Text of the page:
10. Lykke Li - Wounded Rhymes
I loved Lykke Li when she released her first album, Youth Novels, three years ago. At first, I wasn't too sure about this new one, since it went in a very different direction. Over time, however, I came to appreciate the deeper vocals and in-your-face lyrics. She may be a woman, but she really grew a pair on this one and the results are so much better.
Watch: "Get Some"
9. Cymbals Eat Guitars - Lenses Alien
There was major nostalgia for '90s indie rock this year, both with the return to the style for established artists (Stephen Malkmus and the ladies of Wild Flag), as well as newer bands (Yuck) paying homage to the style. All of it was great, but Cymbals Eat Guitars took that sound, then turned it on its head. The band eschewed typical song structure, it took more than a standard number of listens for me to really wrap my head their style. The time spent on them was worth it though, a very memorable album!
Watch: "Keep Me Waiting"
8. Okkervil River - I Am Very Far
This has just about the best opening track that I've ever heard on an album. The song, "The Valley", is driving and aggressive, with drumbeats that sound like gunshots, which I'm sure my neighbors love when I turn it up on my turntable. It sets a great pace for the rest of the album, which doesn't really slow down much at any point. The magic of the release doesn't just lay in the music, the artwork is incredible, too. The album featured work by William Schaff, who has done the artwork for all of their albums. The artwork included a laser-cut piece by the artist on the fourth side (back side of the second vinyl disc).
Listen: "Wake and Be Fine"
7. St. Vincent - Strange Mercy
I had only really started listening to her past albums a little before this came out, and had a very strong impression of what I thought I would be getting from this...I was dead wrong. Her past work has featured strong electronic instrumentation, but her guitar work here told me she likely deserves to be considered a guitar goddess. The album has a perfect mix of delicate and gritty, a contradiction pushed even further by her live performances (not many people can rock the evening gown and electric guitar combo).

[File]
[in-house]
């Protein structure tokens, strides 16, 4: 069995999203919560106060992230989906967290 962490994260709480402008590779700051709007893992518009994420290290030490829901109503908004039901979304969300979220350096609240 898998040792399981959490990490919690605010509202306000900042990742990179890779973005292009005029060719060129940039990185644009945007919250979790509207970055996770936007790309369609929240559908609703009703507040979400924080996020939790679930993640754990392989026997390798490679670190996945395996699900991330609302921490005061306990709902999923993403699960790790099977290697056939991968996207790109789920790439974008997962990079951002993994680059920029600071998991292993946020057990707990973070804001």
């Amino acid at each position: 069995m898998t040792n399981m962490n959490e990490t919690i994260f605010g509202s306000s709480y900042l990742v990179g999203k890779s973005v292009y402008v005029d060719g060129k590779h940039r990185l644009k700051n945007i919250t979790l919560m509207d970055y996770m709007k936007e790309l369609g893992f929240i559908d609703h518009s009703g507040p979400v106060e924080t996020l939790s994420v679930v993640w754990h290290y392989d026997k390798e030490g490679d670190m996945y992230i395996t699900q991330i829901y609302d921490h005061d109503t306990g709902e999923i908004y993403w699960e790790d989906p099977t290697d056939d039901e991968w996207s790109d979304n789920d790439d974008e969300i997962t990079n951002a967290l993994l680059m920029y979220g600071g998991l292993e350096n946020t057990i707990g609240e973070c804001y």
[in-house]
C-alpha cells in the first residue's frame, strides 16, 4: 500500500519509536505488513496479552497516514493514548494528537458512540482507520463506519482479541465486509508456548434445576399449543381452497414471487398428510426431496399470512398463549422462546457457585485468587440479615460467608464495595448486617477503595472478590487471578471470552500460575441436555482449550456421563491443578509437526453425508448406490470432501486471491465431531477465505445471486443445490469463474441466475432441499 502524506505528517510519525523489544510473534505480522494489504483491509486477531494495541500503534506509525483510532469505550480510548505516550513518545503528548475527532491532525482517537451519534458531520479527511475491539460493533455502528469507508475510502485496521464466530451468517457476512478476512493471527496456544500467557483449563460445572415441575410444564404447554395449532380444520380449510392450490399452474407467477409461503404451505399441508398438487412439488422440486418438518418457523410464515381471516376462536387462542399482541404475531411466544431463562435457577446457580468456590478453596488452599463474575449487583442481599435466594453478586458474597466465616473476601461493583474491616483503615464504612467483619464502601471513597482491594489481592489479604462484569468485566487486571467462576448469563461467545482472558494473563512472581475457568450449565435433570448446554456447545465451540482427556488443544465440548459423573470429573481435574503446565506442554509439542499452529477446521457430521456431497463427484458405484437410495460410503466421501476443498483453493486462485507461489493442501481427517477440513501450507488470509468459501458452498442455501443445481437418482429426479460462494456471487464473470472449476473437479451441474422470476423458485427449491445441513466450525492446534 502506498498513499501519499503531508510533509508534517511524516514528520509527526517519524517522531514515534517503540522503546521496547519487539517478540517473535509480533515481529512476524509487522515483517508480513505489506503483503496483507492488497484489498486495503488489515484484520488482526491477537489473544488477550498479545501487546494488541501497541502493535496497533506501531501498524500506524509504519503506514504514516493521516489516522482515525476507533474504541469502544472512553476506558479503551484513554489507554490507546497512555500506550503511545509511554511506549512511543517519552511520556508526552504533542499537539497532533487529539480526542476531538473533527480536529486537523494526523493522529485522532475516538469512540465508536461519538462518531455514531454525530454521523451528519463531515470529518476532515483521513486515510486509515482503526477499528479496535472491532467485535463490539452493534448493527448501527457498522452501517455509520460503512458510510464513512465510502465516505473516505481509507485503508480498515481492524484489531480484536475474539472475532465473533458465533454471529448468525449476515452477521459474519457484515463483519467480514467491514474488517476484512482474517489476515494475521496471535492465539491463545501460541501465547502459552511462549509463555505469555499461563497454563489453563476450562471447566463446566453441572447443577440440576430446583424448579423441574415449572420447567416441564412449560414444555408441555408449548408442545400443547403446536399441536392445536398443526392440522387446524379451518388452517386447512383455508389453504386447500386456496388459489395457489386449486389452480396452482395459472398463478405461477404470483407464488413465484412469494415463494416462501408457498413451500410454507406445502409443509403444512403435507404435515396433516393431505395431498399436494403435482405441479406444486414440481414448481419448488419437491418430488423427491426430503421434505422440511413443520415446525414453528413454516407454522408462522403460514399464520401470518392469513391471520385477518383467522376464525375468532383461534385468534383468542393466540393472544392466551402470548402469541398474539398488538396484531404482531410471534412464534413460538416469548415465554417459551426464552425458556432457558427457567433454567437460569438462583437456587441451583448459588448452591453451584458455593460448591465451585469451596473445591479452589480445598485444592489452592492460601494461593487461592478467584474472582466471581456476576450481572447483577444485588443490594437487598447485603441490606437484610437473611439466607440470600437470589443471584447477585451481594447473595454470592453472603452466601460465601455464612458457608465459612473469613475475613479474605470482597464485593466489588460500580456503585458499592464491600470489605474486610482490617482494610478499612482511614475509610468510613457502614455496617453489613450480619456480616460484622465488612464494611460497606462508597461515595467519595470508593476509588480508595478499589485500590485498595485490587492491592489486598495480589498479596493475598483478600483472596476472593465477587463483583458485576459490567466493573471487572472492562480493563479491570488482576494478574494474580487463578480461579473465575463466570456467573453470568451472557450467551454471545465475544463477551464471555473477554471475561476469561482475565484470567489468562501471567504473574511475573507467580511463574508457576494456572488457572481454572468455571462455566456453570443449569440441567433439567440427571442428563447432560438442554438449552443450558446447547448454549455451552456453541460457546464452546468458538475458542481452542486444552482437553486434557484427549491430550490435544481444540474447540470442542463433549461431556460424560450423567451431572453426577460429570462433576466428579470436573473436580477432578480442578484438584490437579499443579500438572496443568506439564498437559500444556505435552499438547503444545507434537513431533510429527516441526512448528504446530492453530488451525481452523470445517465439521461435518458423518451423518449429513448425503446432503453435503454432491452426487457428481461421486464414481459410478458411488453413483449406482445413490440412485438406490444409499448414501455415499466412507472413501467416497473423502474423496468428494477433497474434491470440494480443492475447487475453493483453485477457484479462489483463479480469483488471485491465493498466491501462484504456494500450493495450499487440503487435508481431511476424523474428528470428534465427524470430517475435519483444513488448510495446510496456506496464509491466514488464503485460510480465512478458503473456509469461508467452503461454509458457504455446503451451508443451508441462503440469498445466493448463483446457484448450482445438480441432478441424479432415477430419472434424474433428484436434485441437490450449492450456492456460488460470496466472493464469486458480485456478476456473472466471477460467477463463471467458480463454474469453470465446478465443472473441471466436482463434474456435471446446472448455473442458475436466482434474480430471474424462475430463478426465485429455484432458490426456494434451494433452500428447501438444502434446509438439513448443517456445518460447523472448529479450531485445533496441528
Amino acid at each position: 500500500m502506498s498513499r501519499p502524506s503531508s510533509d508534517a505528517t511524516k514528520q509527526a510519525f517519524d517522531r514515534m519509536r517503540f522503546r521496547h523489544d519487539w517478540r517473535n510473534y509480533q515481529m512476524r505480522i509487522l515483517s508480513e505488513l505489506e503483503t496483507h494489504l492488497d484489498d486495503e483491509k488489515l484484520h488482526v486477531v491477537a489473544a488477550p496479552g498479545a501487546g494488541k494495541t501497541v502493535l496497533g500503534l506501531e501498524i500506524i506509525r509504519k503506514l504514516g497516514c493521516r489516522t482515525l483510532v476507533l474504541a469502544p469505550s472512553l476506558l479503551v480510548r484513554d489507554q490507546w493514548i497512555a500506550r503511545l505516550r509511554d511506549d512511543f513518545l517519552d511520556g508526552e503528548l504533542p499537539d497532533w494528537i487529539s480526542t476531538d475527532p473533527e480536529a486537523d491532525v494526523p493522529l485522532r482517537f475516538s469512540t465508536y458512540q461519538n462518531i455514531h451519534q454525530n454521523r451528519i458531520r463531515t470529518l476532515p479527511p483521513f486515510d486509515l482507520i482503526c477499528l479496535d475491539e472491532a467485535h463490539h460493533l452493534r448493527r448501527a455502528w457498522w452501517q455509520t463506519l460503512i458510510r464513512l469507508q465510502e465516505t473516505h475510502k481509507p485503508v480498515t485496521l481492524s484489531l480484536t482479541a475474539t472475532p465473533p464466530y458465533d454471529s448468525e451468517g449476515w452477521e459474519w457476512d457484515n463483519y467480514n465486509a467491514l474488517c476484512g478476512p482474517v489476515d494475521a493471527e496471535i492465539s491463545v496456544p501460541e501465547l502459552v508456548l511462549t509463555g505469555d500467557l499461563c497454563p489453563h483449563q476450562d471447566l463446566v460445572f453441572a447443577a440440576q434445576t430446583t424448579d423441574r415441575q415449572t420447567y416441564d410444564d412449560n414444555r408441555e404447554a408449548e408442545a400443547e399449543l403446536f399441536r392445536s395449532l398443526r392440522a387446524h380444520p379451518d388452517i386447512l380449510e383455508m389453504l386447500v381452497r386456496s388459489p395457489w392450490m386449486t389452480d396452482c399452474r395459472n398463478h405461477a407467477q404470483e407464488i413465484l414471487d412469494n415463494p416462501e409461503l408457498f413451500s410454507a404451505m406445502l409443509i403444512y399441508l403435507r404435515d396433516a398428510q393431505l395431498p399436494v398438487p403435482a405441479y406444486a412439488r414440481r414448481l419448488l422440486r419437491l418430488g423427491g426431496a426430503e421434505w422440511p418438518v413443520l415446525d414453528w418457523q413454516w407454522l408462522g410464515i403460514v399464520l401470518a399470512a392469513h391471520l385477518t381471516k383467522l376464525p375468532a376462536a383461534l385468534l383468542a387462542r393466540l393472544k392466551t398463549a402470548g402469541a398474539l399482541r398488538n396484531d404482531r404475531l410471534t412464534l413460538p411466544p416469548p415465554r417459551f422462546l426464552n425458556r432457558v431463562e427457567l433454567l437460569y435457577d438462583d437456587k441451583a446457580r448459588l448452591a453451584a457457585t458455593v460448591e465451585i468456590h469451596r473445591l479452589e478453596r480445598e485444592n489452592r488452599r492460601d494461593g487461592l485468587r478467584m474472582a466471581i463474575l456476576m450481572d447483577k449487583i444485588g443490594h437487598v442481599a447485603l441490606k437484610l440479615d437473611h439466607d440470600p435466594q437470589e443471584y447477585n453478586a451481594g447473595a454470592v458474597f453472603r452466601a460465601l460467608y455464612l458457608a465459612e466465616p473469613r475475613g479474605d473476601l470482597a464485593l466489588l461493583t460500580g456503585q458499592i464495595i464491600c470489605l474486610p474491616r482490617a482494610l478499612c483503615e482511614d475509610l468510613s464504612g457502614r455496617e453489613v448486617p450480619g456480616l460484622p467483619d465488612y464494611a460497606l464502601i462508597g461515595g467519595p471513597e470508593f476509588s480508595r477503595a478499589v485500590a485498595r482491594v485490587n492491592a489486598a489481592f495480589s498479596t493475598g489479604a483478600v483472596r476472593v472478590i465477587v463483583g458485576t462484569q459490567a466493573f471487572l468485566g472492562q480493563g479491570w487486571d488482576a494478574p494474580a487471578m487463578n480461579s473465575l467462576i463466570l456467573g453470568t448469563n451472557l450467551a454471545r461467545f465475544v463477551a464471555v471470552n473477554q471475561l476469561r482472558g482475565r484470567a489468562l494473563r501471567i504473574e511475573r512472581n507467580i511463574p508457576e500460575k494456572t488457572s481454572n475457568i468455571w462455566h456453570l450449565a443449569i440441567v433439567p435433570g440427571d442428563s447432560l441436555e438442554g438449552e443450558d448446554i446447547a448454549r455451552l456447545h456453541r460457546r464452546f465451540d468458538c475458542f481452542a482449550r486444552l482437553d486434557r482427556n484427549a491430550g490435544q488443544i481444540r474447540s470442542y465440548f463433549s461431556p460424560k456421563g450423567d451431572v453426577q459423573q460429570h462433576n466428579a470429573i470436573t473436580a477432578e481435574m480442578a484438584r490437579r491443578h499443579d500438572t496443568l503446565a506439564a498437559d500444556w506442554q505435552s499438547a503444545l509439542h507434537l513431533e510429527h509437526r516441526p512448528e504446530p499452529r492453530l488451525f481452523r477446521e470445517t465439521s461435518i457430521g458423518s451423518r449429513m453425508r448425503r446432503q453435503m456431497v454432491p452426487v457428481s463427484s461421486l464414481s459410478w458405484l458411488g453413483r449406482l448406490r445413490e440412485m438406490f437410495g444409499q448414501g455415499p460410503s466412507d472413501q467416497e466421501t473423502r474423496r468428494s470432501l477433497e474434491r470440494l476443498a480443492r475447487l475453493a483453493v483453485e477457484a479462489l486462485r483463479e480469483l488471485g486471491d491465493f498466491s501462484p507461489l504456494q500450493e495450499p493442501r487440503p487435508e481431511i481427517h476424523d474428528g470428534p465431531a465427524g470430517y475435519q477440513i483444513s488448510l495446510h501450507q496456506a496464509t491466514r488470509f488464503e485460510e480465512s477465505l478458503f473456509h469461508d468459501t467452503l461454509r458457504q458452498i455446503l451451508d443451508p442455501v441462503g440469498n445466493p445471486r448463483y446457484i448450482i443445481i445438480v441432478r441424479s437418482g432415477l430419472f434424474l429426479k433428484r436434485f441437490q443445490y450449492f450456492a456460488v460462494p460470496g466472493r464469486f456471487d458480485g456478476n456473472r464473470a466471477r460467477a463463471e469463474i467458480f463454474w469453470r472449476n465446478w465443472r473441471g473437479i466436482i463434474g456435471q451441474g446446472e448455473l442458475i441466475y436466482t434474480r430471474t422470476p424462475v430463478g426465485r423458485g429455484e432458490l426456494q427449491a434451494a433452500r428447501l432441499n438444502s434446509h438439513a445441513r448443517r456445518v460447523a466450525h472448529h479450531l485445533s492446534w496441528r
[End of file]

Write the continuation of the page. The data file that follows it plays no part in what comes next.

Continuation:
6. Laura Marling - A Creature I Don't Know
The girl's only 21 years old and this is her third album. Already starting off with a mature-beyond-her-age sound, she matures more and more with each release, even her vocals sound beyond her 21 years. Laura's a masterful story-teller, taking the best from strong traditions of female singer-songwriters and British folk. Coming from a music scene that's produced other prominent British folkers such as Noah and the Whale, Johnny Flynn and Mumford & Sons, she stands above and beyond with her sound.
5. The Dodos - No Color
With the likes of Neko Case involved on an album, it's hard to go wrong (see: all of her albums, all New Pornographers albums). She's well-hidden here, though, providing backing vocals on a few of the tracks. Despite her limited role, her powerful impact is still felt. They played a packed room during the Midpoint Music Festival, which allowed me to see just how amazing they are, even without the Neko boost. The lead singer and guitarist, Meric Long, can do things with an acoustic guitar that many can barely get away with using an electric guitar and a row of pedals. The drummer, Logan Kroeber, was up front and center, which is always a sign of a good show to come. And that's it, just the two of them, coming together to make music that's sounds complicated, is technically simple and all around amazing!